PDFs are an incredibly useful file format because they work on all devices and can be read with free or built-in software that you probably already have. In short, if you want to be sure that someone can read your content, send them a PDF. Easy, right? Well, it’s easy if you know how to create a PDF. Luckily, this is very simple to do on iPads and iPhones, but not everyone knows how to do it. So, here’s a little known trick that shows you how to create a PDF of a web page (and other content) on an iOS device.
The secret is, if you can print it, you can create a PDF of it. Don’t worry. You don’t need a printer, but if you can access the print menu from the app you are working in, the chances are good that you can create a PDF of the content you are viewing. In the example below I will show you how to create a PDF from a webpage in Safari for iPad, but I will include some other examples at the end of this post.
Step 1: Navigate to the website that you want to save as a PDF.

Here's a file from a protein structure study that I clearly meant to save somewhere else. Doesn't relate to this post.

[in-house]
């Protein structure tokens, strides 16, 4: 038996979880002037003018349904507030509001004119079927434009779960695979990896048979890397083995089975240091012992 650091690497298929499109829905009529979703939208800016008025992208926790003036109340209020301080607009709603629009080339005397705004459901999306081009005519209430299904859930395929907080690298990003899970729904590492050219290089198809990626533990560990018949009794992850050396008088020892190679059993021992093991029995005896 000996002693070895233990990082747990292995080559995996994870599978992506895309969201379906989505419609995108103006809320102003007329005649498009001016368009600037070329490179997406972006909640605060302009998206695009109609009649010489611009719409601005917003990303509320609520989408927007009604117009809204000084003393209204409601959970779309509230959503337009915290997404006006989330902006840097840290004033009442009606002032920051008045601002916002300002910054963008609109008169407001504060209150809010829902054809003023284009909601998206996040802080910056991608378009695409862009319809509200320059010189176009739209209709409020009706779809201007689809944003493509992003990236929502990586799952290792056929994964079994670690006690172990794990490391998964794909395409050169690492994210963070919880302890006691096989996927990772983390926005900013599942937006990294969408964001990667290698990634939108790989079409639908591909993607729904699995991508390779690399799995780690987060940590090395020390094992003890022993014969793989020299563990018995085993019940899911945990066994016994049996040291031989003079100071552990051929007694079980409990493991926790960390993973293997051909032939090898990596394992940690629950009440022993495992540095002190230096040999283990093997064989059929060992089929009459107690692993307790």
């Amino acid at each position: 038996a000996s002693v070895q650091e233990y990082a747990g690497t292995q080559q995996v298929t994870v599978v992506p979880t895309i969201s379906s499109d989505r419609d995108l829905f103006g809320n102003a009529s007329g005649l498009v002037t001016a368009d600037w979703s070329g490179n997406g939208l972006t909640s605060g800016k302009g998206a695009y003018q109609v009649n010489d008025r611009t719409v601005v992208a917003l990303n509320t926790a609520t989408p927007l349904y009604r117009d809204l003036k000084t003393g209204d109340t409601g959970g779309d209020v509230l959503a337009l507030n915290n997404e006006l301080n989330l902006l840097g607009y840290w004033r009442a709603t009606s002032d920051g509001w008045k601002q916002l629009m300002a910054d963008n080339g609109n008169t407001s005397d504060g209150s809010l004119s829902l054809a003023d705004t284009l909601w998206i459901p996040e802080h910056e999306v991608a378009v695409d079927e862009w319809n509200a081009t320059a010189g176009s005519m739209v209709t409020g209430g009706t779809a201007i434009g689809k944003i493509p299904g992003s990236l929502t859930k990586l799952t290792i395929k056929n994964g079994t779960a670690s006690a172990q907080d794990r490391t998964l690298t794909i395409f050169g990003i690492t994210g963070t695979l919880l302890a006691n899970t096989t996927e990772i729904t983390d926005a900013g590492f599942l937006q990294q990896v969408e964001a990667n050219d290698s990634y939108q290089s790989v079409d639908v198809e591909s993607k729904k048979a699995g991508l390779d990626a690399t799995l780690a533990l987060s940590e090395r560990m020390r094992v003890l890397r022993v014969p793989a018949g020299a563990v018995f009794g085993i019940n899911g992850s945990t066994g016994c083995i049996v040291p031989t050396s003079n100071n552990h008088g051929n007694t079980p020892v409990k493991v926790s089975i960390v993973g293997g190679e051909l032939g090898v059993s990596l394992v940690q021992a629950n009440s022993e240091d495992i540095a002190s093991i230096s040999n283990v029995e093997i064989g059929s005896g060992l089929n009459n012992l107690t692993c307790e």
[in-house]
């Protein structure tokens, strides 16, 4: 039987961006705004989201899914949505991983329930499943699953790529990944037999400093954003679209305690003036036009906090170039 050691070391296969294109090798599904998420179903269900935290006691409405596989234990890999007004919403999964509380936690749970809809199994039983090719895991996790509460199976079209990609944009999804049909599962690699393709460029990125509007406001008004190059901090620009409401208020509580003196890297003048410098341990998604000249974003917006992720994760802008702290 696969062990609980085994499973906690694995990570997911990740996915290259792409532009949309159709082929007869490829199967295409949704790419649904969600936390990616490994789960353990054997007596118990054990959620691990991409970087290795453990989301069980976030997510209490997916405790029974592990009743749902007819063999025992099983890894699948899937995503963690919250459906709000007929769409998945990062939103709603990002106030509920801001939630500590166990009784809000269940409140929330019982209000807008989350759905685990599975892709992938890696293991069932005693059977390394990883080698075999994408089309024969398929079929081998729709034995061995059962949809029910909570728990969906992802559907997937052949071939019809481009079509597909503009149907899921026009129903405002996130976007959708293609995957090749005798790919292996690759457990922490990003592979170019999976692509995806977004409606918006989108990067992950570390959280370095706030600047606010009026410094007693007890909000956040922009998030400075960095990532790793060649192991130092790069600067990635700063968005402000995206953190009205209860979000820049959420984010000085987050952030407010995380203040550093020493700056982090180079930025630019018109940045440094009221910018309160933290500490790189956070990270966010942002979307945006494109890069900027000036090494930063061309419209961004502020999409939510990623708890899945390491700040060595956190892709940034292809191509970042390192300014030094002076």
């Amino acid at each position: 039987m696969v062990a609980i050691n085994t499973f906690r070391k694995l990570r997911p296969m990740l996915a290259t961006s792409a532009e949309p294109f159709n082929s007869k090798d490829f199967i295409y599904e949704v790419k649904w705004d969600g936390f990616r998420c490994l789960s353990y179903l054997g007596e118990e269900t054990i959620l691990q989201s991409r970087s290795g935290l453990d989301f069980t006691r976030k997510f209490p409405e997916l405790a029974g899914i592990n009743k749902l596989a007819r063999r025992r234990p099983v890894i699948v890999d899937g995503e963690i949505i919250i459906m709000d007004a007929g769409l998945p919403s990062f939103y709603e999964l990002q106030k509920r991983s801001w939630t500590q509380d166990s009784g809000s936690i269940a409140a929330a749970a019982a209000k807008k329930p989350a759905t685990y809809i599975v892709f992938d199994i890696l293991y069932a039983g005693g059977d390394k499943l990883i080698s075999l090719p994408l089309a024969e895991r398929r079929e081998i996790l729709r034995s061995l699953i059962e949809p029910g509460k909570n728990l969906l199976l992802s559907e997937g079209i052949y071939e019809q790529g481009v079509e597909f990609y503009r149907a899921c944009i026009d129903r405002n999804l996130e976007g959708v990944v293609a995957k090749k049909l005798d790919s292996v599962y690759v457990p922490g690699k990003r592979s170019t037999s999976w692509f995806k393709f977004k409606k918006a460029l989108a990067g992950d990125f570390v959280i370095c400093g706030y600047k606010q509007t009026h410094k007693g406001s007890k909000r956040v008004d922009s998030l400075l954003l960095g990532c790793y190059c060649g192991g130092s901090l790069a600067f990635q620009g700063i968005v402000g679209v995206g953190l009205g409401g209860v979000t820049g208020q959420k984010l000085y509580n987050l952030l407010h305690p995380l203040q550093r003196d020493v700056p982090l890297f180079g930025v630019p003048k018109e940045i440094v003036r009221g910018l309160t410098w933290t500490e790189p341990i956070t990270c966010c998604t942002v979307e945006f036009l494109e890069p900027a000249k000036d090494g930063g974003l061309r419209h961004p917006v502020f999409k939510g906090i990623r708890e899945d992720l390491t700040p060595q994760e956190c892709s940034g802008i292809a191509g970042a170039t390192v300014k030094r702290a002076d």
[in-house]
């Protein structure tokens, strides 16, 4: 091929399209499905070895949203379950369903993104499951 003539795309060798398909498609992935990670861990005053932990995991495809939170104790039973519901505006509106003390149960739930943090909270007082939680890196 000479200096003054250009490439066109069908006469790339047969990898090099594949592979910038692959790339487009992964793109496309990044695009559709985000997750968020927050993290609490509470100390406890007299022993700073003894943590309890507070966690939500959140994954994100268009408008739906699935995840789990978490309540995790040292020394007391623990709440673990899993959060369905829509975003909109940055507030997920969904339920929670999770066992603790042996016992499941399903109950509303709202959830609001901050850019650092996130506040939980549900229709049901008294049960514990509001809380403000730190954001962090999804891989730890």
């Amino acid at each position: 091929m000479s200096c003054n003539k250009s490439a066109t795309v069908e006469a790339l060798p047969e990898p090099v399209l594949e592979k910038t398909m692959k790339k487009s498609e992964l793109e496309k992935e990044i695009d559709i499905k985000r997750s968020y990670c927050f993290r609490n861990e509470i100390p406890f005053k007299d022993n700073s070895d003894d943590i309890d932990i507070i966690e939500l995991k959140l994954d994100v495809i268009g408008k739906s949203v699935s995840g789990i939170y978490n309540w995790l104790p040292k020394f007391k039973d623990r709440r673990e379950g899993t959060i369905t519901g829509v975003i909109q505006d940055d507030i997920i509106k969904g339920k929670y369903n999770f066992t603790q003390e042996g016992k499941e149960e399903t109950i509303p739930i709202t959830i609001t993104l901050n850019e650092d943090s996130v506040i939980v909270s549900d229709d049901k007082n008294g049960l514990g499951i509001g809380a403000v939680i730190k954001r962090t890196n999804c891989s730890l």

Step 2: Activate Safari’s Reader Mode by tapping the icon in the address bar. (This is an optional step, but it eliminates a lot of the clutter you find on most web pages and will also likely reduce the number of pages in your final PDF).
Step 3: Tap the Share menu and select Print.
Step 4: In the Print Options window, pinch outwards with two fingers on one of the thumbnail preview images to create your PDF, (see image below).
Step 5: Tap the Share menu again to save your PDF to a cloud account, email it to a friend, or AirDrop it to your Mac.
Of course, this method isn’t just limited to websites. For instance, you can select multiple photos from your Camera Roll and save those as a PDF. You can take a note from the Notes app and save that as a PDF. You can even use the steps above to convert a Word or PowerPoint document to a PDF when previewing them inside of Dropbox. So remember, if you can print it, you can PDF it!
Bonus Tip: A special thanks to Mark Thomas (@SuprTekTalk) who left a comment below after discovering that you can select which pages you want to include in your PDF by scrolling through the thumbnail previews and tapping on one to Stop after page 5 or Skip Page 7. If you select which pages you want before you pinch, then your PDF will only be as long as you need it to be. This is especially useful when working with longform web articles that you may not need in their entirety. Thanks Mark!
Filed under: iPad
Originally published on Wordpress